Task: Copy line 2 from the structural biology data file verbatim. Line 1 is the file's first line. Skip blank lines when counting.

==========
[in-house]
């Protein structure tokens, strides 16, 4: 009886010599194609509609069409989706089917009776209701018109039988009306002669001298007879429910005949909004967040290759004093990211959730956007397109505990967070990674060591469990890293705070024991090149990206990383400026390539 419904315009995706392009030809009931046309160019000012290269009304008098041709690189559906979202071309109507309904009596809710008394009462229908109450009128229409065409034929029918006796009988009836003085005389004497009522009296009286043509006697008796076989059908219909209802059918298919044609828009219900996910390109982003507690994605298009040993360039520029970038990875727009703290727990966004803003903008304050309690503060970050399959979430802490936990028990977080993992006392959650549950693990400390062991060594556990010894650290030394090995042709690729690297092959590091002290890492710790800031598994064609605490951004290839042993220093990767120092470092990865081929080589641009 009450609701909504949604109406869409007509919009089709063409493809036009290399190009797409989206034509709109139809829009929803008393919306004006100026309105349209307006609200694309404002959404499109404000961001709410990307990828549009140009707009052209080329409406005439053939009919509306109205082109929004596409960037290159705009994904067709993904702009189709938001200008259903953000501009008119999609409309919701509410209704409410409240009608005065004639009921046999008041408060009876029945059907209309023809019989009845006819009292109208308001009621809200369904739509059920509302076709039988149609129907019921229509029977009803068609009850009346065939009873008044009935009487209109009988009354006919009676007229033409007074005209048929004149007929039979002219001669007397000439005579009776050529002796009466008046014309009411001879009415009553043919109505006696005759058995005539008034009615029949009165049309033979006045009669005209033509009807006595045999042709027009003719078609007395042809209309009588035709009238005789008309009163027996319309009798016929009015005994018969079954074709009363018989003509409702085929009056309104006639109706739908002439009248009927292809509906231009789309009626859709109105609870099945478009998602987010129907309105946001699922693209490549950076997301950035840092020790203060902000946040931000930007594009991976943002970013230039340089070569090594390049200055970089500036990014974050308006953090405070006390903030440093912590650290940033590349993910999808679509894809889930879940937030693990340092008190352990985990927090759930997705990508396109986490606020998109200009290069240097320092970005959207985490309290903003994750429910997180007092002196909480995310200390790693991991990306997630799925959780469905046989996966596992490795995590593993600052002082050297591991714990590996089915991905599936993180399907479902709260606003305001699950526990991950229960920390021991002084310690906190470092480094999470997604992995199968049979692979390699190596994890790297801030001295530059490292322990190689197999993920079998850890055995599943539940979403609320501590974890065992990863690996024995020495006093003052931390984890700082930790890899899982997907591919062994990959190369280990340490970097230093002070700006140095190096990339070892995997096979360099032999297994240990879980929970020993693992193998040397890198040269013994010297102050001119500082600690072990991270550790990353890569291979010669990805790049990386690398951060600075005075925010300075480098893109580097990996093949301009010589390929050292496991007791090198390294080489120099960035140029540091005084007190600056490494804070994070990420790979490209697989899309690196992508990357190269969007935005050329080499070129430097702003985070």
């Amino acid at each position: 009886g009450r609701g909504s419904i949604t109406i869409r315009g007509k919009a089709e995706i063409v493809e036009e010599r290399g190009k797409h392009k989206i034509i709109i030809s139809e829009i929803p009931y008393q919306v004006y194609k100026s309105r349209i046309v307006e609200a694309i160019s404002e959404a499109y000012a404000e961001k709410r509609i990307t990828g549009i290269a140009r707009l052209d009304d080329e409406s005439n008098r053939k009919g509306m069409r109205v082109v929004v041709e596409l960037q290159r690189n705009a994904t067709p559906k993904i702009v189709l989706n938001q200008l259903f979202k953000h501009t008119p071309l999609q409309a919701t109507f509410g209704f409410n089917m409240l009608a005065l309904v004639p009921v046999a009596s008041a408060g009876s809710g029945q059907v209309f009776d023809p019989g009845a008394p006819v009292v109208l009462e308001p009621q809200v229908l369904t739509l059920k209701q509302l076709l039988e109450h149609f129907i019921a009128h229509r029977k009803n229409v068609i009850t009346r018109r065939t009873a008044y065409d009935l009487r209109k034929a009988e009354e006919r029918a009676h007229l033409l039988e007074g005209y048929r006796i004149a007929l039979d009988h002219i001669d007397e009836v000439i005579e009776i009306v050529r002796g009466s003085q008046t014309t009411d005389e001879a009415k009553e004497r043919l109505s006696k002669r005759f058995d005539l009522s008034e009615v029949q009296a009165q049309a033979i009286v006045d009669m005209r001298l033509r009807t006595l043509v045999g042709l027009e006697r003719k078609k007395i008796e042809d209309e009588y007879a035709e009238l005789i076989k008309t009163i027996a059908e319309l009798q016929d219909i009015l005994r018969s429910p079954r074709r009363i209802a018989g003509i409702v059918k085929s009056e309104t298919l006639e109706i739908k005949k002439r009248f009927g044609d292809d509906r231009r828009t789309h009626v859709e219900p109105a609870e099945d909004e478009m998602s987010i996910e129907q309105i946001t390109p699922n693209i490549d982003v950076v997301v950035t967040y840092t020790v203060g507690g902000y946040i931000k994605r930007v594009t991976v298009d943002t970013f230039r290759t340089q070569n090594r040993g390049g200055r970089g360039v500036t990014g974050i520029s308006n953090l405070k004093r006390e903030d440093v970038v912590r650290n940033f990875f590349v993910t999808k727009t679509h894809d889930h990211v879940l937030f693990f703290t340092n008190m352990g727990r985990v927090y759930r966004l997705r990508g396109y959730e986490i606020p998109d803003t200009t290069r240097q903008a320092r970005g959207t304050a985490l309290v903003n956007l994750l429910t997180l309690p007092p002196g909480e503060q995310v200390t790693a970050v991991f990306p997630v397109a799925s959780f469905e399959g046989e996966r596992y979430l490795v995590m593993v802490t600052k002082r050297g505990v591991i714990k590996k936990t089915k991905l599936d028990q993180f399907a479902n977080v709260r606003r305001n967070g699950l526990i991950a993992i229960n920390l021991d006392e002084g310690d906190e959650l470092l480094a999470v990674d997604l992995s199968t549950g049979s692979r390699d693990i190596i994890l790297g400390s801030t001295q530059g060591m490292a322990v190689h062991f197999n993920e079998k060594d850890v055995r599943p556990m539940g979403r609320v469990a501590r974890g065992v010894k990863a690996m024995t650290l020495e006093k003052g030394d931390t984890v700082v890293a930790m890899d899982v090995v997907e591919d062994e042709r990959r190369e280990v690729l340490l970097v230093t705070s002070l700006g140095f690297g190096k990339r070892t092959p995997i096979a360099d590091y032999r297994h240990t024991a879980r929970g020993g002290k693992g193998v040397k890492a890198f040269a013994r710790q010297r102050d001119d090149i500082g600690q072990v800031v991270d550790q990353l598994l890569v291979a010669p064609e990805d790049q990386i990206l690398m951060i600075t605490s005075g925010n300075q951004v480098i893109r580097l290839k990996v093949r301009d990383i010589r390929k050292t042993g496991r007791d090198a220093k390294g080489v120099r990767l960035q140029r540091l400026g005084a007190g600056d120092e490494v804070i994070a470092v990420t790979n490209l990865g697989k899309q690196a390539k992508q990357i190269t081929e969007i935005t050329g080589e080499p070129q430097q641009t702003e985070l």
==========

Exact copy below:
């Protein structure tokens, strides 16, 4: 009886010599194609509609069409989706089917009776209701018109039988009306002669001298007879429910005949909004967040290759004093990211959730956007397109505990967070990674060591469990890293705070024991090149990206990383400026390539 419904315009995706392009030809009931046309160019000012290269009304008098041709690189559906979202071309109507309904009596809710008394009462229908109450009128229409065409034929029918006796009988009836003085005389004497009522009296009286043509006697008796076989059908219909209802059918298919044609828009219900996910390109982003507690994605298009040993360039520029970038990875727009703290727990966004803003903008304050309690503060970050399959979430802490936990028990977080993992006392959650549950693990400390062991060594556990010894650290030394090995042709690729690297092959590091002290890492710790800031598994064609605490951004290839042993220093990767120092470092990865081929080589641009 009450609701909504949604109406869409007509919009089709063409493809036009290399190009797409989206034509709109139809829009929803008393919306004006100026309105349209307006609200694309404002959404499109404000961001709410990307990828549009140009707009052209080329409406005439053939009919509306109205082109929004596409960037290159705009994904067709993904702009189709938001200008259903953000501009008119999609409309919701509410209704409410409240009608005065004639009921046999008041408060009876029945059907209309023809019989009845006819009292109208308001009621809200369904739509059920509302076709039988149609129907019921229509029977009803068609009850009346065939009873008044009935009487209109009988009354006919009676007229033409007074005209048929004149007929039979002219001669007397000439005579009776050529002796009466008046014309009411001879009415009553043919109505006696005759058995005539008034009615029949009165049309033979006045009669005209033509009807006595045999042709027009003719078609007395042809209309009588035709009238005789008309009163027996319309009798016929009015005994018969079954074709009363018989003509409702085929009056309104006639109706739908002439009248009927292809509906231009789309009626859709109105609870099945478009998602987010129907309105946001699922693209490549950076997301950035840092020790203060902000946040931000930007594009991976943002970013230039340089070569090594390049200055970089500036990014974050308006953090405070006390903030440093912590650290940033590349993910999808679509894809889930879940937030693990340092008190352990985990927090759930997705990508396109986490606020998109200009290069240097320092970005959207985490309290903003994750429910997180007092002196909480995310200390790693991991990306997630799925959780469905046989996966596992490795995590593993600052002082050297591991714990590996089915991905599936993180399907479902709260606003305001699950526990991950229960920390021991002084310690906190470092480094999470997604992995199968049979692979390699190596994890790297801030001295530059490292322990190689197999993920079998850890055995599943539940979403609320501590974890065992990863690996024995020495006093003052931390984890700082930790890899899982997907591919062994990959190369280990340490970097230093002070700006140095190096990339070892995997096979360099032999297994240990879980929970020993693992193998040397890198040269013994010297102050001119500082600690072990991270550790990353890569291979010669990805790049990386690398951060600075005075925010300075480098893109580097990996093949301009010589390929050292496991007791090198390294080489120099960035140029540091005084007190600056490494804070994070990420790979490209697989899309690196992508990357190269969007935005050329080499070129430097702003985070």